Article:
I’m beginning to get a better understanding of road rage.. I will admit that I have been one of those angry people cursing at other cars or saying “come on, move!” and on occasion, honking my horn. I have realized a few things:
- They can’t hear you
- They can probably see you, and you look ridiculous/annoying
- Your ridiculous/annoyingness distracts not only you, but them as well, making it more likely that one of you (or perhaps someone else who is laughing at you waving your arms like a gorilla) will get into an accident
- honking your horn does not make people move faster, in fact it usually makes them stop (for spite!)
I have learned a few things over the last 6 months, some of them from a very cute little buddhist monk who makes an awful lot of sense. When you are driving, it’s difficult to remember that you do not own the road. I know, we all like to think that we have the right of way, or that the guy over there just took your spot. But simply put, we all share the road. Following that train of thought, it’s not your lane or your spot either that some other car is squishing into. We all seem to feel entitled to our spaces on the road. This type of thinking is skewed. We need to try and think of it from the other side; in terms of us, not them.
What does that mean? It means that we can greatly benefit from concentrating on our responsibility to drive safely. If someone races into the small spot in front of you, instead of fuming over the fact that he/she has just taken up the safe space you have created between you and the car in front of you, try just making sure that you are doing the right thing, and that once this driver has squeezed in, that you are still driving safely – give them some space so that you remain safe! After all, you are the important one 🙂
Also, if you are screaming at someone in front of you and honking, likely they will simply react defensively: cursing and swearing back at you, regardless of who is right or wrong. The damage at this point is two-fold. Now yours and the other drivers’ concentration has been compromised – raising your likelihood of being in an accident. Not only that but the people around you will likely have decided (in their own minds) whether one or the other of you was in the right – and carry the animosity of your situation with them. This means that not only you and the other driver, but also other people may be in an angry state while driving, all as a result of one person cutting another off, or not letting them into a lane. It creates a domino effect of angriness that spreads – more people swear and honk, more people swerve and cut others off – because if that guy did, I am entitled, too! Right? 😉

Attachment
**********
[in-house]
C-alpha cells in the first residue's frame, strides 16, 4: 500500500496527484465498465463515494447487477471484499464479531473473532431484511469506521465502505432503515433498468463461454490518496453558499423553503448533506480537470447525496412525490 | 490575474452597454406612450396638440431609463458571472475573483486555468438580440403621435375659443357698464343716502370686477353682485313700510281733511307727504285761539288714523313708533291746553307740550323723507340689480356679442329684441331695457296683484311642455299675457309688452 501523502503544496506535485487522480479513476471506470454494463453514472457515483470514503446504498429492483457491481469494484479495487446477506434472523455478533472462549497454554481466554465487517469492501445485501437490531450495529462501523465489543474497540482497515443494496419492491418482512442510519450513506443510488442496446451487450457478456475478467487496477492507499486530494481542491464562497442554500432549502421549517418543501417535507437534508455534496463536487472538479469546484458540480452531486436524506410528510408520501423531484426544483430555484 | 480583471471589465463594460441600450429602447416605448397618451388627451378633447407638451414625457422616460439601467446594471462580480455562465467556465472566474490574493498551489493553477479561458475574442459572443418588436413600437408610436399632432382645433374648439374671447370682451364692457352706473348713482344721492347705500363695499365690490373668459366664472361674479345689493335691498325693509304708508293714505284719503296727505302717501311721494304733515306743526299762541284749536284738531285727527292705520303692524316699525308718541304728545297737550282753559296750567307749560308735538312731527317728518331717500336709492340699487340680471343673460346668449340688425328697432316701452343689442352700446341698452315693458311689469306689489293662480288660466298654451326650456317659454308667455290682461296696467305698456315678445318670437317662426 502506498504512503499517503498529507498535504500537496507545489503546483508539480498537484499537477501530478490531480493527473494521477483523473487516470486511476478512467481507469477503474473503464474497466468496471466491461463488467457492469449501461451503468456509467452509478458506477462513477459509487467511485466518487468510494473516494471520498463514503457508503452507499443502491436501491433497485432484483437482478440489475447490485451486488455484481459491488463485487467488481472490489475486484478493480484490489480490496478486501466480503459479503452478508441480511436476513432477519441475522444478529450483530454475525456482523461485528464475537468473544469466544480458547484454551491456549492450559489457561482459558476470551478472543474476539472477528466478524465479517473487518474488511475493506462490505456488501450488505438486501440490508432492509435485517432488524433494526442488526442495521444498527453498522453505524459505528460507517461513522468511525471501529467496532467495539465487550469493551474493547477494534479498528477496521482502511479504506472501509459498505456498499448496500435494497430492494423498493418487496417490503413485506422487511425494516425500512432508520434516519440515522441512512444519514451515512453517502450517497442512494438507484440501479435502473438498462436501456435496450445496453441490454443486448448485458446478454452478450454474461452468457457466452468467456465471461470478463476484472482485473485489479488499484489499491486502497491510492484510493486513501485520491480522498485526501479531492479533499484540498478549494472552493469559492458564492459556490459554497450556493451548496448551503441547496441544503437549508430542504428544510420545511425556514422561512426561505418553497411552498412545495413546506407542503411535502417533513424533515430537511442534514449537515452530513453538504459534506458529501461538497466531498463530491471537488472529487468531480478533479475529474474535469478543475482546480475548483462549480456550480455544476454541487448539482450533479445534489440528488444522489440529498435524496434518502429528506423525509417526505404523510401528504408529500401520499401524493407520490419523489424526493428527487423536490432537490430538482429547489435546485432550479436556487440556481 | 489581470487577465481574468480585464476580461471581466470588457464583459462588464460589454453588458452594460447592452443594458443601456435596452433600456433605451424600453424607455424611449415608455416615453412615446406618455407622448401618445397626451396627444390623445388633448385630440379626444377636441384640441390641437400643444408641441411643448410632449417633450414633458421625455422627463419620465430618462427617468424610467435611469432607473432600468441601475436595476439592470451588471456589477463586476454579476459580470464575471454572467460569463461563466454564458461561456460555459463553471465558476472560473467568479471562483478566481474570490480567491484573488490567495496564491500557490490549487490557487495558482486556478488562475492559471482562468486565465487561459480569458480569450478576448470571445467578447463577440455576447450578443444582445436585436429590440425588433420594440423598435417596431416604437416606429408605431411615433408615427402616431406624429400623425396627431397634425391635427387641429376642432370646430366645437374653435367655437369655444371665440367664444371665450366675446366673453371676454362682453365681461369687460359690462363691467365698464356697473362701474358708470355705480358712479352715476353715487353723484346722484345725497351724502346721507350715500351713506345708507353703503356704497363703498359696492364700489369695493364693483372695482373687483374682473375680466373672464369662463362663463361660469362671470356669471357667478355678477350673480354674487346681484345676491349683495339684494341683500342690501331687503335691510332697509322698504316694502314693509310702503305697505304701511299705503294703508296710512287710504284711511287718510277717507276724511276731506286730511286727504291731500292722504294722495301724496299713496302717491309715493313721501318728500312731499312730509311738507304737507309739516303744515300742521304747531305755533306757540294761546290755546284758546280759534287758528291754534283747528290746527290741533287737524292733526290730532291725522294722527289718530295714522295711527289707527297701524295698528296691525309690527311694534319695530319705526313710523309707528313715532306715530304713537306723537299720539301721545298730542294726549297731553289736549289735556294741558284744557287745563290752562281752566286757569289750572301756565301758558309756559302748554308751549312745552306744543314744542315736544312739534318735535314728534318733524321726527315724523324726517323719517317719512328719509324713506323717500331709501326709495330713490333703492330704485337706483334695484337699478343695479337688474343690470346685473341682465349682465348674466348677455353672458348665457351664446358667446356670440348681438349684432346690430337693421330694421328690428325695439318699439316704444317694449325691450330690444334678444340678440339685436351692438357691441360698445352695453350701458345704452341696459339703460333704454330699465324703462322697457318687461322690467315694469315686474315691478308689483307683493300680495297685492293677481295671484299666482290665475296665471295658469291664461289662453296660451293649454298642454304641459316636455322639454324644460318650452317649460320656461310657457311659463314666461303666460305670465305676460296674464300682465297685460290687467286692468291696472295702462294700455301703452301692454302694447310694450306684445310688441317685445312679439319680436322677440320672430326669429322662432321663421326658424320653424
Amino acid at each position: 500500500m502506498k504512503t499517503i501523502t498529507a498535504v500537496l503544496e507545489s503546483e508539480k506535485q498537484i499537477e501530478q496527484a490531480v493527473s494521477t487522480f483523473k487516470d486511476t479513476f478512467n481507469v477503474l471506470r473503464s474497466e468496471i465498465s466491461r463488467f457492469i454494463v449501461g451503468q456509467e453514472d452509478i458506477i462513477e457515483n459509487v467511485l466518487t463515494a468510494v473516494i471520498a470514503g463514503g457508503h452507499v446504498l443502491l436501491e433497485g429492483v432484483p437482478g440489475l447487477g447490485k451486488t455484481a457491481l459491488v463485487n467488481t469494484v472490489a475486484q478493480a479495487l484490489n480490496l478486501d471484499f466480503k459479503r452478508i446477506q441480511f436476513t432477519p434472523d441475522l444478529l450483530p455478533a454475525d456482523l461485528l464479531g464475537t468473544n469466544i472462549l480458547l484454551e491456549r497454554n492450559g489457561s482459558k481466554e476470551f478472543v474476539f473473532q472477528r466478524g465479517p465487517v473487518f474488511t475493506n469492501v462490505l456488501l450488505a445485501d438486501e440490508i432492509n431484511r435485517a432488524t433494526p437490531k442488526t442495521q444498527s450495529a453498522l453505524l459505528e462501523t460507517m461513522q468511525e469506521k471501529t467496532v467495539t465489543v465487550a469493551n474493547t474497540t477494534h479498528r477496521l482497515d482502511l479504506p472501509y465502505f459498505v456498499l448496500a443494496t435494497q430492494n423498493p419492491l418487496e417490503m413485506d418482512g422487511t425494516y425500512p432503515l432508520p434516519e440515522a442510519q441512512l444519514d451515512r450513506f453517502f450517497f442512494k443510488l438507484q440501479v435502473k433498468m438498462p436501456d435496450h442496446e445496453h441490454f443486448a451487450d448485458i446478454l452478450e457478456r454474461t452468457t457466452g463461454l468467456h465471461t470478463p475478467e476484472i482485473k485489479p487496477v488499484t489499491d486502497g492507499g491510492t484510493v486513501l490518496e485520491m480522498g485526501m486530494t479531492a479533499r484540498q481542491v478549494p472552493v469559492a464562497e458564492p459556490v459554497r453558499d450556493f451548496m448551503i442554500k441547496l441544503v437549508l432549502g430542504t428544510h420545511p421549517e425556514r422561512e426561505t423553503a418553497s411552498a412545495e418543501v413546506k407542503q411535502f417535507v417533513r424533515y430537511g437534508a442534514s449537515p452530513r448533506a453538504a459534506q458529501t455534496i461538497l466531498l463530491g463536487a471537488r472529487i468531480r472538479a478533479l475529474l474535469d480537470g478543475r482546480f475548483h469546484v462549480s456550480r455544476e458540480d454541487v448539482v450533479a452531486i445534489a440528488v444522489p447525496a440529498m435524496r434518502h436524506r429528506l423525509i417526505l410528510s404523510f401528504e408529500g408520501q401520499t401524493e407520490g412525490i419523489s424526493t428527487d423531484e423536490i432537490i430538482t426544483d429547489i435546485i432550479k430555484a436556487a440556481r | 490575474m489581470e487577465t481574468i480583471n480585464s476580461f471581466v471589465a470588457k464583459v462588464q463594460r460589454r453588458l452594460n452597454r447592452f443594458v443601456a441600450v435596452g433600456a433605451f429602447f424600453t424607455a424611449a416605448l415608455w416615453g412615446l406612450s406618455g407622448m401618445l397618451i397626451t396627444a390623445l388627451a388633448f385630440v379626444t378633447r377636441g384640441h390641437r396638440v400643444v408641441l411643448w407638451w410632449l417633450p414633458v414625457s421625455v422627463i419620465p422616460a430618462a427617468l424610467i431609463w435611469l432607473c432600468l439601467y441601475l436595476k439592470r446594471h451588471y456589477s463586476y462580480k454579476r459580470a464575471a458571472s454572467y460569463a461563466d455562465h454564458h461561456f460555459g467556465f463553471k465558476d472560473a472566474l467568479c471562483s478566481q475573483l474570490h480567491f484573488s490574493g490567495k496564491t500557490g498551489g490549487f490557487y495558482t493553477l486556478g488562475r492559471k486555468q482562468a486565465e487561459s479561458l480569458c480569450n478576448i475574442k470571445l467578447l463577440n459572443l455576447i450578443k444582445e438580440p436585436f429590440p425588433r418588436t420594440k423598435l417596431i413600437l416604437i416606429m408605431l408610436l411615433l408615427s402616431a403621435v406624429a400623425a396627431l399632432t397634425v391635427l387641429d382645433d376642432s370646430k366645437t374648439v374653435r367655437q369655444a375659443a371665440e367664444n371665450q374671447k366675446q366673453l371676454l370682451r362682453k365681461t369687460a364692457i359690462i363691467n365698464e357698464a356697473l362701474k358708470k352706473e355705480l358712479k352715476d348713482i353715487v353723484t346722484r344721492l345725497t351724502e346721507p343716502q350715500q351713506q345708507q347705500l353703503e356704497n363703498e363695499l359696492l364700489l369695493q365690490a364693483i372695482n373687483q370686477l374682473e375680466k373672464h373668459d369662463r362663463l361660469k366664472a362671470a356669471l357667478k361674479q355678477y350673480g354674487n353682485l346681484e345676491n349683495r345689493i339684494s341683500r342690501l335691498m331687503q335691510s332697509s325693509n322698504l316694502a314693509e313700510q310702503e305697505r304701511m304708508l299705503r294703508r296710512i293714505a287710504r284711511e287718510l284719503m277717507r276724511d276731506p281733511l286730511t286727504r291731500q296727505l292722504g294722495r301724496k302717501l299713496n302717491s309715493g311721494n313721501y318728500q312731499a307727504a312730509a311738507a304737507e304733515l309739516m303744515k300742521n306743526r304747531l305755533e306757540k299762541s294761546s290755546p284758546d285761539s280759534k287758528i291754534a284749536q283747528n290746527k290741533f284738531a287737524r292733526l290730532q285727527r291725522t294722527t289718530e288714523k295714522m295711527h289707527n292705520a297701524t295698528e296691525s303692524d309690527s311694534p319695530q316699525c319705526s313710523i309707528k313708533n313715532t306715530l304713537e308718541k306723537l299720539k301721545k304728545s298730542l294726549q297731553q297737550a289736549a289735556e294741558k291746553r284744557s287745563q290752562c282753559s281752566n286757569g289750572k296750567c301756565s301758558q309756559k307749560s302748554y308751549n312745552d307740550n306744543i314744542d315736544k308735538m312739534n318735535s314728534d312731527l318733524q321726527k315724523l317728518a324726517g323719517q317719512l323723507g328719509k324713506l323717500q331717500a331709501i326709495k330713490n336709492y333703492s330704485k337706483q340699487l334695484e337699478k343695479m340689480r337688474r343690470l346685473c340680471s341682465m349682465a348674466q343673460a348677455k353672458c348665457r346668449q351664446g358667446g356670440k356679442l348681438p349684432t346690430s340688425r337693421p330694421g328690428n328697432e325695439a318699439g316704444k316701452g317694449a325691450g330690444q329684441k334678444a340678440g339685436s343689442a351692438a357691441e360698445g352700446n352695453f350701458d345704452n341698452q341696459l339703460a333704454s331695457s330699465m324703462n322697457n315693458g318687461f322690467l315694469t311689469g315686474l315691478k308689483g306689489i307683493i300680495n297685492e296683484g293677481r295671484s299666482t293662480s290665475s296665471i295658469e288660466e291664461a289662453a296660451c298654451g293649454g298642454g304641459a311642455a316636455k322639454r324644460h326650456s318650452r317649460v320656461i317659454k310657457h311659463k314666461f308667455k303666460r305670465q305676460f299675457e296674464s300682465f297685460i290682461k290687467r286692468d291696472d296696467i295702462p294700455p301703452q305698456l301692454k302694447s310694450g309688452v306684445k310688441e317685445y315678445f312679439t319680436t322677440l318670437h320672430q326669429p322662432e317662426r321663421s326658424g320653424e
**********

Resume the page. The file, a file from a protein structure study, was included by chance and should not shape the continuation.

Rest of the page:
You can also look at things from the other perspective when experiencing not-so-great drivers who are compromising your safety. If someone is signaling to get into your lane, make space for them. Sure, you might be angry because they have just shoved you back one car length, and now you’re going to be even later than before (by a whole 2 seconds!)… but on the flip side – they are only one car length ahead of you! So they really didn’t get much further ahead, and you are not really that much further behind…